2. The food taken by the consumer in excess cause’s disorders or diseases to him.
  3. The control measures of excessive intake of nutrients are as follows.
      1. Nutrition counselling should be done so that the people will select the adequate amount of proper food.
      2. One should consume food quantitatively and qualitatively as per ones requirements, based on age, sex and occupation.
      3. For this purpose one should consult nutritionist or otherwise the corresponding chart from books on health should be referred.
      4. The balance between food intake and requirement must be adequately met with.

5. Describe the risk factors of CHD and give the preventive measures.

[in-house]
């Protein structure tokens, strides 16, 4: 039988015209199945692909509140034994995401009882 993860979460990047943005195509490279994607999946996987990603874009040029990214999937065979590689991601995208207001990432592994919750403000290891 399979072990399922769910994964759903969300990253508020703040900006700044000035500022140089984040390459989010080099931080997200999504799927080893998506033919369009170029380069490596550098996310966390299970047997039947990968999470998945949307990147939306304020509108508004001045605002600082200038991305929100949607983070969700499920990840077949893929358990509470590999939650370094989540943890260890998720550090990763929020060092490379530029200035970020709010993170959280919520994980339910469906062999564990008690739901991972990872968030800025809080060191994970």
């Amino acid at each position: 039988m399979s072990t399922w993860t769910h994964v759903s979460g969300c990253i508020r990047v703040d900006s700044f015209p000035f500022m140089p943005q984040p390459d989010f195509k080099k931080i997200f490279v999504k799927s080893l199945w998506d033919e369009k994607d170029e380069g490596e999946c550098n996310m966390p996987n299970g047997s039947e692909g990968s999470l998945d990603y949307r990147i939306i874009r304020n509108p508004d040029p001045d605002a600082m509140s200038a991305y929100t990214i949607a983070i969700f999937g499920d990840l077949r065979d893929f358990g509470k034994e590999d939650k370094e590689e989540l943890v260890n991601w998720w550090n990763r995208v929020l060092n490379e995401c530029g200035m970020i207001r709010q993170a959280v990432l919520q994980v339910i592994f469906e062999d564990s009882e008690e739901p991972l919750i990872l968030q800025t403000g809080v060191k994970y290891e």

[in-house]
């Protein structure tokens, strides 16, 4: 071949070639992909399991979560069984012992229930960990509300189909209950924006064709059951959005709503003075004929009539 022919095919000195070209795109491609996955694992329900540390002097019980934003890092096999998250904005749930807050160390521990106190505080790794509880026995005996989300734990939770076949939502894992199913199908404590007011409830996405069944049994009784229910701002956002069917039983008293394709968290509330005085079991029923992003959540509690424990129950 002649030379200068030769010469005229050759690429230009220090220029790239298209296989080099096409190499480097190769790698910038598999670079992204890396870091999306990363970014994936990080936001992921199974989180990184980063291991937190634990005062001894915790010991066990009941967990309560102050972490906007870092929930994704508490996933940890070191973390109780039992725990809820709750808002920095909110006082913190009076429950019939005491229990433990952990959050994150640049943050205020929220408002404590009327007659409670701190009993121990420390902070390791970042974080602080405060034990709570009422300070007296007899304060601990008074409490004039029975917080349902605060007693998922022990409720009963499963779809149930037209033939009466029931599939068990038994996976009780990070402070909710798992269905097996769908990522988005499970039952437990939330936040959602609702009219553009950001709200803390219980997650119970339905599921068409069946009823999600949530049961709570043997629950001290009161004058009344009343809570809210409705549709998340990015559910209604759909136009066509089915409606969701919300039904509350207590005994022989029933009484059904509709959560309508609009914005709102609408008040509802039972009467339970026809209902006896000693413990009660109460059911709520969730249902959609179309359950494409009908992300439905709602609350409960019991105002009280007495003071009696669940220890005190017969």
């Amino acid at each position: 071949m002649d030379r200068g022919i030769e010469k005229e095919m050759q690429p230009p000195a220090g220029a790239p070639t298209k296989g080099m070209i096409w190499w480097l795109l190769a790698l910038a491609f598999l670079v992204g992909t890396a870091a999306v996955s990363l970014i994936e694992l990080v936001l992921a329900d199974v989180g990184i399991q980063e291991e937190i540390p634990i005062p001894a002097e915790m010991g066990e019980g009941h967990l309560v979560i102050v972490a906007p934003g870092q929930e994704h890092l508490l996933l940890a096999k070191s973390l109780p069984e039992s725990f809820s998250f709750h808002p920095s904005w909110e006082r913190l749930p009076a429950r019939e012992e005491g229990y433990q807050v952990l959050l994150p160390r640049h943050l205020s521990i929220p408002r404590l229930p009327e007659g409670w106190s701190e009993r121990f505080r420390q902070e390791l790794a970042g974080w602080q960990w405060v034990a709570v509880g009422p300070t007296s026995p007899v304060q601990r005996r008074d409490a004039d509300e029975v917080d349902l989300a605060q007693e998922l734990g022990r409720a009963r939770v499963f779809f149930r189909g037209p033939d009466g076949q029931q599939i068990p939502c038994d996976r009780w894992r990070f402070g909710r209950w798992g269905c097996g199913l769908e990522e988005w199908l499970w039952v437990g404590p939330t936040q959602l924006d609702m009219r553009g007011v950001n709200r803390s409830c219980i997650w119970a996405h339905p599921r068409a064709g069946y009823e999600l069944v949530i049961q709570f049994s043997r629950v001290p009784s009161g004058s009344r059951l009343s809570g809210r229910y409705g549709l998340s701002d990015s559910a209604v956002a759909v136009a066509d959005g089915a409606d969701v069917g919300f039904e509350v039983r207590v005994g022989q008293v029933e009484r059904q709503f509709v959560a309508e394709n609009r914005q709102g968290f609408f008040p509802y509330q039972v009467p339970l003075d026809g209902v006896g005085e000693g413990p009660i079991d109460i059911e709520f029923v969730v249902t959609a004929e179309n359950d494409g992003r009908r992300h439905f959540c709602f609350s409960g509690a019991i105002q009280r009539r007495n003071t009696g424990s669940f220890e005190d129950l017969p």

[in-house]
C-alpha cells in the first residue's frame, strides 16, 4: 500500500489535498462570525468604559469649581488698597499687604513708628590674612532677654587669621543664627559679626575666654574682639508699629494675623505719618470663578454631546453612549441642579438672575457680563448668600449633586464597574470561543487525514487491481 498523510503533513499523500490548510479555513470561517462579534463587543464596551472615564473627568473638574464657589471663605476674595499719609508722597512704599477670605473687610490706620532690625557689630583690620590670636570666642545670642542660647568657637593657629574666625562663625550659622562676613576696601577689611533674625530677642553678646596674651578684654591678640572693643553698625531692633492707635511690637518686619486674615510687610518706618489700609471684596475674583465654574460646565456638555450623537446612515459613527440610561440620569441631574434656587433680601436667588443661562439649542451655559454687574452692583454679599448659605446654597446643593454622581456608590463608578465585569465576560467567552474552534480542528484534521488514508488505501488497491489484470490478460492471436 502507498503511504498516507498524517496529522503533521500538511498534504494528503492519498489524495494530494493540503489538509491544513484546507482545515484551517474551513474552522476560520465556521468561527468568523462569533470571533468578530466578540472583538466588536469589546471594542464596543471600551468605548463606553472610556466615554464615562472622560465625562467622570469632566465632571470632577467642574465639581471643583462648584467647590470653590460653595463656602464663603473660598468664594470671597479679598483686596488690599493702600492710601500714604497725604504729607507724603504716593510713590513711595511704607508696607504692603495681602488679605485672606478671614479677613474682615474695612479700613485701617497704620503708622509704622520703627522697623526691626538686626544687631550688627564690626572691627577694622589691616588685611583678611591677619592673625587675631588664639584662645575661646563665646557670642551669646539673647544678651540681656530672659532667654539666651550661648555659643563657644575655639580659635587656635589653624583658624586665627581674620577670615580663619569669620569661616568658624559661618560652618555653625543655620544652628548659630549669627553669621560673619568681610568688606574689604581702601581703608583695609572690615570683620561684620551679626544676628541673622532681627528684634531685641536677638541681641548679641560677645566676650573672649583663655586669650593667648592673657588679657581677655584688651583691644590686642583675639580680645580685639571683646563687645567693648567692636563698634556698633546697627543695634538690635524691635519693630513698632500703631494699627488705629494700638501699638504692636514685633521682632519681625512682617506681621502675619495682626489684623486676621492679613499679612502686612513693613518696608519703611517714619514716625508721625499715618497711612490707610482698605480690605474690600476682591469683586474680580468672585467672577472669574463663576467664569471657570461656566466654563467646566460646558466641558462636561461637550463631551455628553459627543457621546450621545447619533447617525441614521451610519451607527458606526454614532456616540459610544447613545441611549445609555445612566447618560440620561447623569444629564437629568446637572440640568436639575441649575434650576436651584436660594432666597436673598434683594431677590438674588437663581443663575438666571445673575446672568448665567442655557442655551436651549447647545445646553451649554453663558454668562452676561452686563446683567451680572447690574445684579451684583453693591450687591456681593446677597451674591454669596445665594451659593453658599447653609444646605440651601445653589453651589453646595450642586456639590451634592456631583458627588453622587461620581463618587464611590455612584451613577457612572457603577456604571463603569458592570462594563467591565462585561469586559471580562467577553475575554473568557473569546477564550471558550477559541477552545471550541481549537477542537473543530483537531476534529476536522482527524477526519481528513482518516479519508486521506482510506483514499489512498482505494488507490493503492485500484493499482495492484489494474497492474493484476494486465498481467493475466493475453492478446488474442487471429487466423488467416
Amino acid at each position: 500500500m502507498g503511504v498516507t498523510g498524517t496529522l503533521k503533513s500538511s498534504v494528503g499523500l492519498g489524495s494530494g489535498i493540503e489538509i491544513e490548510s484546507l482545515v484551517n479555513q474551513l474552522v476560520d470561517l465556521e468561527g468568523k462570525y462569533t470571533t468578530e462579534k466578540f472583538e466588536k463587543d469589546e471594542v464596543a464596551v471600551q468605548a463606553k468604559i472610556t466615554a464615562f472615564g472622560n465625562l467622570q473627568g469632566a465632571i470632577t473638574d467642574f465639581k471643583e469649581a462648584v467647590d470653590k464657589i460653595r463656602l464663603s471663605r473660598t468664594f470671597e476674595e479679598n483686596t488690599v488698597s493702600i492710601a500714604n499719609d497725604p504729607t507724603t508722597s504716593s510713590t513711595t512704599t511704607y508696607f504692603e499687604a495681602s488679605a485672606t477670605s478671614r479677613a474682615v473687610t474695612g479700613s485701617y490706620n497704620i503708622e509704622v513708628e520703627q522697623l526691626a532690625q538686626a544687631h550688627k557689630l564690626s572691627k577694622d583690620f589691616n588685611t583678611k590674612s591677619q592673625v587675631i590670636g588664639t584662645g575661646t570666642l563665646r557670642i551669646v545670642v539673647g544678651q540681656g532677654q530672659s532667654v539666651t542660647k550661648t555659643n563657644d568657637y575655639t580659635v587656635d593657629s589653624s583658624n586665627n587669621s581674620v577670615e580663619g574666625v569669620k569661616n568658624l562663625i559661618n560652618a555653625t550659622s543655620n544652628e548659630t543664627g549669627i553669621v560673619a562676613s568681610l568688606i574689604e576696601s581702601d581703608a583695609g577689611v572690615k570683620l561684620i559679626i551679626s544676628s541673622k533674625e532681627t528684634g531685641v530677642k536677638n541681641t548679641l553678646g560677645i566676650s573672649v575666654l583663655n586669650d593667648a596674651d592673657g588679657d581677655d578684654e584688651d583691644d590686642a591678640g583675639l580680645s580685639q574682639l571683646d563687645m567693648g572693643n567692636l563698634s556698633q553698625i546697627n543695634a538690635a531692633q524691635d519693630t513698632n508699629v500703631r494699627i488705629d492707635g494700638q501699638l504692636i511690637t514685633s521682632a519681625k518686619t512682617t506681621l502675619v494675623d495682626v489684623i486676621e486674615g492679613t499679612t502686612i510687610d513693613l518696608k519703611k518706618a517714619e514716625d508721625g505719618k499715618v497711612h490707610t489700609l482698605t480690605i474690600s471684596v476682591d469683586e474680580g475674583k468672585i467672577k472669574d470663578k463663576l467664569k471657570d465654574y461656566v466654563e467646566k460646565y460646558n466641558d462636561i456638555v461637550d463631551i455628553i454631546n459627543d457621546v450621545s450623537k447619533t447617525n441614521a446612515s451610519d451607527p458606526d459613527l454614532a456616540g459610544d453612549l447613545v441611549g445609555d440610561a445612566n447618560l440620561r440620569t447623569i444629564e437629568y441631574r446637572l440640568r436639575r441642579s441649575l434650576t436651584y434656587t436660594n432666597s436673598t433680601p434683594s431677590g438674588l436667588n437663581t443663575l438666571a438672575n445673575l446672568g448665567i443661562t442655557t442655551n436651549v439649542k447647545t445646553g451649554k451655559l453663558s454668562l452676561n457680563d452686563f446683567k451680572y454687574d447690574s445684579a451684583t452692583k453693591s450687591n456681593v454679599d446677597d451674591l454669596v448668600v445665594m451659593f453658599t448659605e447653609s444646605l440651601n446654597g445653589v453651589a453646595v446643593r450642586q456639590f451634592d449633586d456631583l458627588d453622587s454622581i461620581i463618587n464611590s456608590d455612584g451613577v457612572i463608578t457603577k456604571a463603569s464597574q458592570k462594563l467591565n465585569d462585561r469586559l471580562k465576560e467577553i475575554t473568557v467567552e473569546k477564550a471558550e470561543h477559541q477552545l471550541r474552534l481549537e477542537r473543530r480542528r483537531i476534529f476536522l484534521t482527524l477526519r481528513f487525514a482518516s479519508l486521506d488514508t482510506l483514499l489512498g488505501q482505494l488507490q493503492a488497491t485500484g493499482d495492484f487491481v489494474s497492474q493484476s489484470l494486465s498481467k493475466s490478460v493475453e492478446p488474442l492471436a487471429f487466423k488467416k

Ans.
  1. The principle risk factors of CHD are cigarette smoking, high blood pressure, elevated serum cholesterol, diabetes, obesity, stress, sedentary habits etc.
  2. The preventive measure for CHD are as follows.
      1. Dietary changes such as reduction of fat intake, limited consumption of saturated fat, and increase in the consumption of vegetables, fruits, whole grains and legumes, reduction of salt intake, avoidance of alcohol consumption etc.
      2. Stoppage of smoking.
      3. Regular physical activity and weight control.

6. What is hypertension? Give its causative factors and preventive measures.
Ans.
  1. It is the condition which may occur genetically or be caused due to obesity, stress, diabetes, renal disease.
  2. In hypertension, there occurs increase in the level of blood pressure.
  3. Hypertension is divided into primary (essential) and secondary. It is classified as ‘essential’ when its causes are generally unknown. While the hypertension which is caused due to other disease, process or abnormality, is classified as ‘secondary’.